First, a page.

The alcohol industry targets children and youth with their aggressive alcohol marketing. Minors get alcohol ads to smartphones.
Children and youth may be inundated with alcohol advertising on a daily basis, in a conscious move by the alcohol industry using social media. While Twitter has an age-gate which blocks direct-to-phone updates for underage users, Instagram does not, according to a new study.
The study entitled “Alcohol Marketing on Twitter and Instagram: Evidence of Directly Advertising to Youth/Adolescents” was conducted by Adam E. Barry, et. al. and was published in November in the scientific journal Alcohol and Alcoholism.
Based on the results of the new study on Twitter and Instagram, the industry is not adhering to this self-regulation guidance, Barry said.
The alcohol industry lobby front group Distilled Spirits Council of the United States (DISCUS) – representing Big Alcohol giants such as Diageo, Bacardi USA, and Pernod Ricard USA – had issued a self-regulation guidance note asserting that digital marketing communications are intended for adults of legal purchase age and should be placed only in media where at least 71.6 percent of the audience is reasonably expected to be of legal age, and brand advertiser pages should require age affirmation by the user before full interaction begins. The lead researcher Adam E. Barry said:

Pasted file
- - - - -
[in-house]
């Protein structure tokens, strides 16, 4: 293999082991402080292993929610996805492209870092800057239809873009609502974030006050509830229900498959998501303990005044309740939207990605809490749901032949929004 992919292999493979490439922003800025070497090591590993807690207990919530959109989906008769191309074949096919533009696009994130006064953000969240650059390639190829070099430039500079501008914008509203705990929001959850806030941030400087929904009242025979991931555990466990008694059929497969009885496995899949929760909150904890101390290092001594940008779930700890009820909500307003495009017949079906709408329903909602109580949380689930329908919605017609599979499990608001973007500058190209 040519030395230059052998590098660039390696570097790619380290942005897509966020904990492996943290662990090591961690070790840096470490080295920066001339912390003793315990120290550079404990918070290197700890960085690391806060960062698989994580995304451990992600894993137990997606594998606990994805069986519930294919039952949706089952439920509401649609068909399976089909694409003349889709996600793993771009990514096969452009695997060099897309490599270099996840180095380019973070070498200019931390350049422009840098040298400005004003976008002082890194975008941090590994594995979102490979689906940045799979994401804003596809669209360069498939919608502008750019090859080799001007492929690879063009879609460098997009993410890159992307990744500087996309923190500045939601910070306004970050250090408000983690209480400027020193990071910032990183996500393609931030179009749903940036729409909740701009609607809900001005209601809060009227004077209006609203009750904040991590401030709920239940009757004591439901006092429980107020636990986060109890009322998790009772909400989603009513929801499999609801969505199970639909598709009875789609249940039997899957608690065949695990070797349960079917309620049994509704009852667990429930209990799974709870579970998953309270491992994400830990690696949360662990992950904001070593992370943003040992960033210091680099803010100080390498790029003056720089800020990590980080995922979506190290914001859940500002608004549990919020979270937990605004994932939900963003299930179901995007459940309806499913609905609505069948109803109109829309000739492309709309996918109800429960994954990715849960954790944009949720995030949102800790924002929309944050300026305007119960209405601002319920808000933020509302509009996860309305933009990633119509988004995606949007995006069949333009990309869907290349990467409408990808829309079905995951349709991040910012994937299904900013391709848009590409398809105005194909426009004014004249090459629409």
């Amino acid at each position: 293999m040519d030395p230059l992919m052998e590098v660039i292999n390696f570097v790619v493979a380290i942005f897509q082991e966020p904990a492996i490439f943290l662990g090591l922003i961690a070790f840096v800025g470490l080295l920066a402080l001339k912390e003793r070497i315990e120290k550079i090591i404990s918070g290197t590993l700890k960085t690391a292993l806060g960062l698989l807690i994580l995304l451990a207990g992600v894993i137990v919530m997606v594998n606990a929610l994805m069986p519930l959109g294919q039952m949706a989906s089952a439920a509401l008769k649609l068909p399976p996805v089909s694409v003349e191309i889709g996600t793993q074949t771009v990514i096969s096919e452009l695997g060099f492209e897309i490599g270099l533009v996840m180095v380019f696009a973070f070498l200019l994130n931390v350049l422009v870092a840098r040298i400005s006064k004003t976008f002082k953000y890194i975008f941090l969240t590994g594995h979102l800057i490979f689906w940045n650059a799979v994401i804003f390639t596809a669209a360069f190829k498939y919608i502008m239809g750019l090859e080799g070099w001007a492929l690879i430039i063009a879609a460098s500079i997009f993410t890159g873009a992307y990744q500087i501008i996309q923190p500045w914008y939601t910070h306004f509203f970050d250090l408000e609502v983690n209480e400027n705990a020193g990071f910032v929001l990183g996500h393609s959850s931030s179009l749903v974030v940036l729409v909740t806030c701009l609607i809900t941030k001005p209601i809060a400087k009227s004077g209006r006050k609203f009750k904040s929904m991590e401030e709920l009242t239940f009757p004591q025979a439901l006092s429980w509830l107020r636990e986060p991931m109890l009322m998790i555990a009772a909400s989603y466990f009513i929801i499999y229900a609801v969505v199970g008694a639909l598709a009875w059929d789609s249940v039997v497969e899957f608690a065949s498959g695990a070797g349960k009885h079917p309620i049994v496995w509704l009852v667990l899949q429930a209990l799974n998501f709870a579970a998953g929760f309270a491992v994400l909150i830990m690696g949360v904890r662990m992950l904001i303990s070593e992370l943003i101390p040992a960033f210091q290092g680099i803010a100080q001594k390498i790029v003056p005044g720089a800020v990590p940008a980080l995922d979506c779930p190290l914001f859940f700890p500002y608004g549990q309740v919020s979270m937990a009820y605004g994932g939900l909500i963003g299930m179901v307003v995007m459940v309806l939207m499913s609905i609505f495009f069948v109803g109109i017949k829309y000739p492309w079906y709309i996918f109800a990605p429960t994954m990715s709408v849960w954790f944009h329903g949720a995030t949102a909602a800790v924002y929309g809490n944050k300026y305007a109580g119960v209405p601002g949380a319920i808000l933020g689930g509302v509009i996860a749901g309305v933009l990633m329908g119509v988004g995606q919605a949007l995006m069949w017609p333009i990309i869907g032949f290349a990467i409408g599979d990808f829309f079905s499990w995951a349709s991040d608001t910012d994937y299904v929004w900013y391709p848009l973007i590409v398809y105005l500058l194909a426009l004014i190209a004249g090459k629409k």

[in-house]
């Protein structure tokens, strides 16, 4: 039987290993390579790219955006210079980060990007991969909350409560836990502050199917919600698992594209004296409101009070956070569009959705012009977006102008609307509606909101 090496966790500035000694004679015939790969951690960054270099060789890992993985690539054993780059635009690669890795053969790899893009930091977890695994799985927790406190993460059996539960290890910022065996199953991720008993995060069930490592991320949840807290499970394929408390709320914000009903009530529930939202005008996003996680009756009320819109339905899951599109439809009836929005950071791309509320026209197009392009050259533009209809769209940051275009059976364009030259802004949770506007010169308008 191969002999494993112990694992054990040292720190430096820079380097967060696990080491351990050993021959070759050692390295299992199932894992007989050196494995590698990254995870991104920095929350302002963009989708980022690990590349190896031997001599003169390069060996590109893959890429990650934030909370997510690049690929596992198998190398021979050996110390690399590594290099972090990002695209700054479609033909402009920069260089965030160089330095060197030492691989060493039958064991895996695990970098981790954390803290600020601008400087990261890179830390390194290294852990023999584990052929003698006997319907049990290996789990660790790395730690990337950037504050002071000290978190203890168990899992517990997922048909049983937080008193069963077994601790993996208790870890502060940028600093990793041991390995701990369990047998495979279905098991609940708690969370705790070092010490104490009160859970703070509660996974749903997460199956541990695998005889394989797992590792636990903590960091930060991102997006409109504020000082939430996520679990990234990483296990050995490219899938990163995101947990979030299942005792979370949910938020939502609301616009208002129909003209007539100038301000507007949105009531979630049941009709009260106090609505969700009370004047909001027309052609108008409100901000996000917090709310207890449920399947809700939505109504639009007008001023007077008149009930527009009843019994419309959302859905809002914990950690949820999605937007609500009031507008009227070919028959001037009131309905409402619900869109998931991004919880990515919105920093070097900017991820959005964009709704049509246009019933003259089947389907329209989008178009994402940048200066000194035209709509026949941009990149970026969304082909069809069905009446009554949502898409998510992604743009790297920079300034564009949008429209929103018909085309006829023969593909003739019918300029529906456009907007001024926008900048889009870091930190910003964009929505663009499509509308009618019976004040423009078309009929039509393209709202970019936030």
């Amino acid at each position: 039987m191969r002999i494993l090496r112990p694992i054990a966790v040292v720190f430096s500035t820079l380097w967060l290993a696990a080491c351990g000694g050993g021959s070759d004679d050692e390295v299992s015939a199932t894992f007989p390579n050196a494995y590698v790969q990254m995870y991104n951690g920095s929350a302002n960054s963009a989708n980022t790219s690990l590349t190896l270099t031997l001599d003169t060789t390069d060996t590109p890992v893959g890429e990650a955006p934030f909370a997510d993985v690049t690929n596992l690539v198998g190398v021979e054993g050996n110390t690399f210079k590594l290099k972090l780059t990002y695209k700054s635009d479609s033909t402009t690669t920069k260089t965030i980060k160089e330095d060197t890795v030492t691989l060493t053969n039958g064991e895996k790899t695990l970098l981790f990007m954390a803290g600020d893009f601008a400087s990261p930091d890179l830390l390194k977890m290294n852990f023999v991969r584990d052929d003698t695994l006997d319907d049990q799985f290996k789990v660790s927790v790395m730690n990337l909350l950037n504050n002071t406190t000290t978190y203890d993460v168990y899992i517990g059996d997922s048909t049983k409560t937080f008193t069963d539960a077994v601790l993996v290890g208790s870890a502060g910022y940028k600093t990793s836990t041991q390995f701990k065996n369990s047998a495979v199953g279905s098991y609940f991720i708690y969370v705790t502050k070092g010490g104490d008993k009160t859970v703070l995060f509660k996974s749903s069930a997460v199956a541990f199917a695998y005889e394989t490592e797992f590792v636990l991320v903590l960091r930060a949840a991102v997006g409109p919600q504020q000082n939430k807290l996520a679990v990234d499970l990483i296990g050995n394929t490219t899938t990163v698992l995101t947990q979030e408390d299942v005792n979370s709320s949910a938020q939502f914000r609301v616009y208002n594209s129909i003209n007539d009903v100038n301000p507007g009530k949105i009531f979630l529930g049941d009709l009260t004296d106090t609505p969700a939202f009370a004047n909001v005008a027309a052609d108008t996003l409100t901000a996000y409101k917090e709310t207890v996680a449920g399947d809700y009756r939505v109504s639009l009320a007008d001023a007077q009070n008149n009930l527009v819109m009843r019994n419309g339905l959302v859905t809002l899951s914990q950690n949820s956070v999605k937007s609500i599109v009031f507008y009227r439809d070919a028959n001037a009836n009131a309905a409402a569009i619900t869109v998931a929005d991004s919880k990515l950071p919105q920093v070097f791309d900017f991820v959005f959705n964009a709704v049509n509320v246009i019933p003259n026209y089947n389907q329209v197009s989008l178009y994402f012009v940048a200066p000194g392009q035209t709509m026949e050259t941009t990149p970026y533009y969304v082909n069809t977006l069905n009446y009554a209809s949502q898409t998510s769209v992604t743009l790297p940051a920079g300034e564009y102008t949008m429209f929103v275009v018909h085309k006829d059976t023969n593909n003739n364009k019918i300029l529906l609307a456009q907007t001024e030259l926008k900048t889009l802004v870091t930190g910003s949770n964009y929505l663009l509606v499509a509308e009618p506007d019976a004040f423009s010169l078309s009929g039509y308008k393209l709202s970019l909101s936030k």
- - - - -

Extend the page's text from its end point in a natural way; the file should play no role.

While it is not illegal to expose underage young persons to alcohol advertising/promotions, I believe it is unethical to intentionally expose underage persons to alcohol advertising given alcohol advertising influences the likelihood of whether or not a young person will initiate alcohol use, as well as how much existing [users] consume.”
The researchers set up 10 Twitter and 10 Instagram profiles for fictitious users ages 13, 15, 17, 19 or 21. Using these, the researchers tried to interact with alcohol advertising content by attempting to retweet, comment or share alcohol industry posts or follow the official Instagram and Twitter profiles for 22 alcohol brands for one month.
On Twitter, profiles made for kids under age 21 could not follow or receive promotional material from alcohol brands. But two profiles for users age 21 or over received almost 2,000 alcohol related tweets, collectively, over one month.
There was no age-gate for Instagram, and all underage profiles could follow alcohol brand accounts and received on average 362 advertisements during the study. Promotional updates were most frequent on Thursdays and Fridays. Alcohol brand Instagram accounts responded directly to underage user comments.
During the month-long study, all of the underage profiles were followed by alcohol advertisers, representatives or enthusiasts outside of the 22 alcohol brands included in the original group.
Even though Twitter prevented youth from following alcohol brands, there was unfettered access to viewing, interacting with, and sharing posted content on Twitter.
What our findings show is that youth who follow alcohol brands on Instagram are being bombarded, daily, with alcohol advertising/promotions directly to their phones.